CHRIS DOBENS: If we get hit by another superstorm and it happens to coincide with the tides in the East River, East Harlem is going to get nailed, and they're going to have to redo all the cosmetic work that they did. If they don't elevate it, I mean, it's going to waltz right in.
JEFFREY-WILENSKY: Across the East River, upscale neighborhoods are also at risk.
ROSEMARY MISDARY, BYLINE: I'm Rosemary Misdary in Brooklyn, where the blue door for the El Pinguino oyster bar sits a few steps from the luxury tower-studded skyline of the East River. Owner Nicholas Padilla has been running a restaurant on this patch of the Brooklyn waterfront for more than a decade, and he has come to dread the rain.
NICHOLAS PADILLA: Water penetrates everything. It gets into every crevice.
MISDARY: And even when it doesn't rain, the floodwaters seem to be waiting.
PADILLA: It just seems crazy, right? We dug six inches underground in the basement, and there was standing water.
MISDARY: But Padilla has no plans to leave.
PADILLA: It's New York City. It's hard to find somewhere to go. It just feels like people will just live here until it's in the river.
MISDARY: Greenpoint and neighboring Williamsburg are among several waterfront areas in New York City that face severe threats from storm surge and sea level rise. At the same time, they're booming with development. The local community board estimates 20 towers are in the works, between 30 and 40 stories each, with median home prices over $1,000,000. The lure of seeing the Manhattan skyline across the river and lavish amenities come with shortfalls for residents, according to local city council member Lincoln Restler.
LINCOLN RESTLER: Our area has grown in population and had more new housing built than any other part of New York City over the last 15 years. But we have not seen enough investment in strengthening our shorelines and realizing a more resilient waterfront.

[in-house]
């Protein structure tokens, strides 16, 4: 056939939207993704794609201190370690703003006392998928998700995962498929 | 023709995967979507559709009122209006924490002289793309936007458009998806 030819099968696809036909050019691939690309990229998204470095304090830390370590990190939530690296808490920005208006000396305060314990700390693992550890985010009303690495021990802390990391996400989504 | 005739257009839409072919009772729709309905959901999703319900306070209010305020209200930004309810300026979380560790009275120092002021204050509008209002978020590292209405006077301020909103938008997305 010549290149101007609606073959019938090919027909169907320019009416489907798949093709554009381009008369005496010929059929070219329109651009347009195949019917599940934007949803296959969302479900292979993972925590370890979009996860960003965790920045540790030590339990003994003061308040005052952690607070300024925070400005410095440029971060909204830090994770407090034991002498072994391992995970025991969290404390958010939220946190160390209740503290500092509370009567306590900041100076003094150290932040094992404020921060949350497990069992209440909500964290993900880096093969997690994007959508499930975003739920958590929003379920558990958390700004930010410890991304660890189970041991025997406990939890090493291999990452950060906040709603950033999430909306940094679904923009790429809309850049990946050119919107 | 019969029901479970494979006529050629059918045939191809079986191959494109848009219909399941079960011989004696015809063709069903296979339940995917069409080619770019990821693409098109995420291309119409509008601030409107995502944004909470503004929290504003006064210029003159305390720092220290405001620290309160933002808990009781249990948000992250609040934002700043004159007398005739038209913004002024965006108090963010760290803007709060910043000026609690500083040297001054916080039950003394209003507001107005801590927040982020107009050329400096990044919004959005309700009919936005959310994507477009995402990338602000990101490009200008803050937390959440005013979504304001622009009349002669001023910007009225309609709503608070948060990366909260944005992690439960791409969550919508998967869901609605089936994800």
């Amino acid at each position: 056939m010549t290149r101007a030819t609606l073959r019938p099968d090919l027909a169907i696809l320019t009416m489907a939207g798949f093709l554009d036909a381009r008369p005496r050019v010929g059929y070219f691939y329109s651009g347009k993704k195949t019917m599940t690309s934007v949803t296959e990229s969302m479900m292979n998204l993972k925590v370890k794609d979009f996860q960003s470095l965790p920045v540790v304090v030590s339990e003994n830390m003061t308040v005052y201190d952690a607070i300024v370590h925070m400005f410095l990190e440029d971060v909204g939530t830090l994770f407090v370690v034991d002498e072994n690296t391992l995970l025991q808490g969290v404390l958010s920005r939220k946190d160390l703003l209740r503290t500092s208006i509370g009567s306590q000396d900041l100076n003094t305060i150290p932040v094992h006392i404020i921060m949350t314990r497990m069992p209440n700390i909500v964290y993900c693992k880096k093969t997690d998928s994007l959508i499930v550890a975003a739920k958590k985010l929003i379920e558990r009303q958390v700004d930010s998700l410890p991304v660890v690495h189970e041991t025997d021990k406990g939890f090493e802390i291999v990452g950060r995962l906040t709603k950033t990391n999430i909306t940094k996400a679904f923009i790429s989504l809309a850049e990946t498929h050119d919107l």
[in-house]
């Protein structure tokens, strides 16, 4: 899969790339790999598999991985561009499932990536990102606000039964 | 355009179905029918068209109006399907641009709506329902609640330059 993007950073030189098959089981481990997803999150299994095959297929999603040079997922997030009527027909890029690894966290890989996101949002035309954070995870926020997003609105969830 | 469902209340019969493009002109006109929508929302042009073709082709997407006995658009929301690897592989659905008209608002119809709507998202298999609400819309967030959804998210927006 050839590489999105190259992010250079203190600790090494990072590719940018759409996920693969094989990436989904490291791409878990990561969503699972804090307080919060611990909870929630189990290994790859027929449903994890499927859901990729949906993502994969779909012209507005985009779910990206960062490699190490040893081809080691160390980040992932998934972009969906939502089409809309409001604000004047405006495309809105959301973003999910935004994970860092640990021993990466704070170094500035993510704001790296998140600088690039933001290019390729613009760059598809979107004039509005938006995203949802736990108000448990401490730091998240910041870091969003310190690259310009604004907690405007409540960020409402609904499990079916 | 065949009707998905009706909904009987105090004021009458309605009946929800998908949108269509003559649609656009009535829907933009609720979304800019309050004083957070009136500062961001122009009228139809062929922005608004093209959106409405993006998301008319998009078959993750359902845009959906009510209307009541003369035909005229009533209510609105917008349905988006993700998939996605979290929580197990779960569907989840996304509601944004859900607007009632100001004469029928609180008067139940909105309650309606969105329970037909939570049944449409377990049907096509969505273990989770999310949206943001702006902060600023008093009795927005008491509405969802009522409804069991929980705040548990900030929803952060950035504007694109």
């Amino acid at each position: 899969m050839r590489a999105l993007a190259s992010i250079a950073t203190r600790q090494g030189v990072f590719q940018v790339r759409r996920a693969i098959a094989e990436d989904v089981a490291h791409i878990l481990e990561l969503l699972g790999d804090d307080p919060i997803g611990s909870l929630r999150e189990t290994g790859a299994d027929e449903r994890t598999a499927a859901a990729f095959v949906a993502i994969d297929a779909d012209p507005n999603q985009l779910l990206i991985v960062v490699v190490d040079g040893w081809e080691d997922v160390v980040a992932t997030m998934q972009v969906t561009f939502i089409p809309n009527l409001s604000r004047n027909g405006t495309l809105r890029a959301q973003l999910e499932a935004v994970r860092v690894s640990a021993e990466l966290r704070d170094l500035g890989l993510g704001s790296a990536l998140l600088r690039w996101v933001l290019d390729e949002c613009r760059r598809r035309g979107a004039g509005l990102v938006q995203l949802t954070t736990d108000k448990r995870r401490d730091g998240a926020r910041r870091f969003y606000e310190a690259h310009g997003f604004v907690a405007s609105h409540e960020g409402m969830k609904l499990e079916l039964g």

MISDARY: But major infrastructure projects like giant seawalls may be no match for keeping the East River at bay during a downpour. Over the next 30 years, tide and storm surges will increase further inland. That means flooding will happen 10 times as often. Many climate experts argue a much more drastic measure is needed. They say homes and businesses in these parts of the city will have to be abandoned, a process known as managed retreat. Dr. Klaus Jacob is a geophysicist at Columbia University's Climate School.
KLAUS JACOB: Engineering solutions have time limits. They work for a while in some places longer than others. But eventually the ocean will win.
MISDARY: In a managed retreat, Jacob says the government buys out property in flood zones. The deserted areas serve as natural barriers against storm surges, protecting structures further inland. This was successfully done on Staten Island after Sandy.
JACOB: When the ocean comes, they don't care how long you have lived or whether your grandparents have lived there.
MISDARY: To be clear, some climate experts believe that retreat should be a last resort. They say future technology and engineering solutions could help keep these communities safely intact. But even at this stage in the climate crisis, New York City doesn't have a master plan for climate resiliency.
JEFFREY-WILENSKY: Municipal leaders say they're waiting to draft their strategy based on a report from the Army Corps of Engineers. This study will determine the feasibility of large-scale infrastructure, such as seawalls for the more than 500 miles of urban coastline. But the final report has been delayed for years due to lack of federal funding.
MISDARY: It's now scheduled to be released within the next two years. For NPR News, I'm Rosemary Misdary.
JEFFREY-WILENSKY: And I'm Jaclyn Jeffrey-Wilensky in New York.
(SOUNDBITE OF RED HOT CHILI PEPPERS SONG, "UNDER THE BRIDGE") Transcript provided by NPR, Copyright NPR.